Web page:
Information from these IoT networks helped authorities understand what kinds of situations lend themselves to COVID-19 spreading. This data can now help algorithms predict future outbreaks, fueling faster responses.

Hospital Resource Tracing

 Amid the chaos of the pandemic, keeping track of hospital equipment isn’t always straightforward. Tools can get misplaced and machines move around, and when staff must spend time finding them, it can lead to costly delays. IoMT connectivity in these resources provides the visibility hospitals need.


A growing number of hospitals use RFID tags to track their equipment. These wireless location sensors give health care workers real-time data about where everything is. With access to this information, staff members don’t have to spend nearly as much time finding the tools they need.


By May 2020, 87% of U.S. nurses reported having to reuse single-use masks due to PPE shortages. IoT devices throughout the PPE supply chain help alleviate this issue by providing real-time updates about where shipments are. Hospitals could then manage their current resources more effectively, having a more accurate picture of when more would arrive.

Vaccine Transport

 Now that vaccines have started rolling out, IoMT devices are playing another crucial role. Given the severity of the pandemic, these vaccines are vital resources, so authorities need to monitor them closely. IoT sensors in vaccine shipments provide real-time location data so hospitals and governments can see where they are at all times.


The COVID-19 vaccines have unique storage concerns, too. Both the Moderna and Pfizer vaccines require extreme cold storage at -4 and -94 degrees Fahrenheit, respectively. IoT temperature sensors can help health care organizations ensure they remain at these low temperatures throughout their supply chain movements.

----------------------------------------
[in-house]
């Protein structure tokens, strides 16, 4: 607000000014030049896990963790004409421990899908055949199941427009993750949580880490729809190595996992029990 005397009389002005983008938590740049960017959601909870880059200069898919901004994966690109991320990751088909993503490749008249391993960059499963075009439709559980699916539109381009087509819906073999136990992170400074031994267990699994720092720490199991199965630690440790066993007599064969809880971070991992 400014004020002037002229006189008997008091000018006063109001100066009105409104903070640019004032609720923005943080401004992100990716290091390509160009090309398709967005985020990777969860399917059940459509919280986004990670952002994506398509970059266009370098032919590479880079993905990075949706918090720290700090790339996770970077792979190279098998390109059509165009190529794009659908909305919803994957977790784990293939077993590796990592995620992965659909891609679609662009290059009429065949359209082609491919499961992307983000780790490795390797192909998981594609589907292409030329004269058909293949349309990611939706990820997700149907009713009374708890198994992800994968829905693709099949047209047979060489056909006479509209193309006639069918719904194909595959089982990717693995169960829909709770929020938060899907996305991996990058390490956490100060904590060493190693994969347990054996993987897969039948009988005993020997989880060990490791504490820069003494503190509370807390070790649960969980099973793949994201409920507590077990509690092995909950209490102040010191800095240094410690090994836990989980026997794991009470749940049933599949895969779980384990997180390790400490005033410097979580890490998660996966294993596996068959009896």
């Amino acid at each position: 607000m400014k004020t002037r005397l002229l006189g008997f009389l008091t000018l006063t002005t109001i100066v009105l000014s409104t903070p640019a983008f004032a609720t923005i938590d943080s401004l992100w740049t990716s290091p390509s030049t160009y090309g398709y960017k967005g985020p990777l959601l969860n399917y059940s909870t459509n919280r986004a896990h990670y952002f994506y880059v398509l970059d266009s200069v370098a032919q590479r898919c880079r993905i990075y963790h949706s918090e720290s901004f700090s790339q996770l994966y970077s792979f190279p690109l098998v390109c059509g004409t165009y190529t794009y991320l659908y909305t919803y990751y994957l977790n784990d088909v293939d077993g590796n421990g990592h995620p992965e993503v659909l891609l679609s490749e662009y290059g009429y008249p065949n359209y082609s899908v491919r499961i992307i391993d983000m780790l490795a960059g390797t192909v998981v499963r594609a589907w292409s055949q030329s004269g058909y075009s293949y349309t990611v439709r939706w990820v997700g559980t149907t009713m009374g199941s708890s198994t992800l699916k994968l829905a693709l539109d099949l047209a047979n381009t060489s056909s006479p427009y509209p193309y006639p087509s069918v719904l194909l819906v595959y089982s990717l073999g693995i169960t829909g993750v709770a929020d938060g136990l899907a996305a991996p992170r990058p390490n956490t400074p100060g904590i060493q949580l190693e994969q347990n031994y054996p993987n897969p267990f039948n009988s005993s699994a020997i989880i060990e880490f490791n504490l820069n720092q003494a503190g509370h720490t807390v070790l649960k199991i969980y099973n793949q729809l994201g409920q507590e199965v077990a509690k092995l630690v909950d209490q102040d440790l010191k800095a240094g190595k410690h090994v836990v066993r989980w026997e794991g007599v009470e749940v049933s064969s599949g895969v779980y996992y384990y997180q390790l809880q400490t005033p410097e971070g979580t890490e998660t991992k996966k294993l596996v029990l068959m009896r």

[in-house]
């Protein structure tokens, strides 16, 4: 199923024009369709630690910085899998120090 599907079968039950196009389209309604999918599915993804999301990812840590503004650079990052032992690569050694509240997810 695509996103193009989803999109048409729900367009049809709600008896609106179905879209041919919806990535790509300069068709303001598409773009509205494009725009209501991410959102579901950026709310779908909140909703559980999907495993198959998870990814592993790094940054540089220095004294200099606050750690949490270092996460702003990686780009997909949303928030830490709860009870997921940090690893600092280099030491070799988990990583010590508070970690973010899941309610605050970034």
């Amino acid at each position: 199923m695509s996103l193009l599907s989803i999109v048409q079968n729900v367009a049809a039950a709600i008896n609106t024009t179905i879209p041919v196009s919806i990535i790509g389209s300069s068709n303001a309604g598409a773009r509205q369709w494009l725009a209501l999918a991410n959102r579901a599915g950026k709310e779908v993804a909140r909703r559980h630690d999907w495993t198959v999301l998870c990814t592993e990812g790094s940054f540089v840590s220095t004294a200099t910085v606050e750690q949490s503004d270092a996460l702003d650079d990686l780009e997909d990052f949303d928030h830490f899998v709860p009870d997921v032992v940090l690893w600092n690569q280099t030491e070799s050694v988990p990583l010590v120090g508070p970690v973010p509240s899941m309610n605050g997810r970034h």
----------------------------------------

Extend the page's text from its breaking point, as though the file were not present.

Cold chain transportation has always been an issue, with 20% of temperature-sensitive biopharmaceutical products getting damaged in transport. With better IoT sensors, drivers can see if there’s an issue with refrigeration systems so they can take a new route and deliver vaccines faster. Some IoT devices could even adjust temperatures automatically based on their readings.

Vaccine Scheduling

 The IoMT continues to be helpful in vaccine distribution after delivery. Since these doses have such a short shelf life, health care organizations need to administer them quickly. While there’s plenty of demand for the vaccines, it can be difficult to schedule everyone amid the confusion with traditional systems.


Telehealth provides a more straightforward and manageable way to handle vaccine scheduling. Hospitals and other authorities can alert patients through these platforms if they’re eligible for vaccination, then patients can use them to schedule an appointment. Hosting all of these functions on the same system helps keep track of everything.


These same devices can also remind patients of their upcoming appointments. Since both of the available vaccines require two doses to work, these reminders can save lives.

Without the IoMT, the Pandemic Would Have Been Worse

 No one would claim that the pandemic has been easy, but it could have been a lot worse. Technology like the IoMT has made global health care responses far more efficient and effective than they have been in the past. The IoMT didn’t cure the world of COVID-19, but it helped it survive the fight.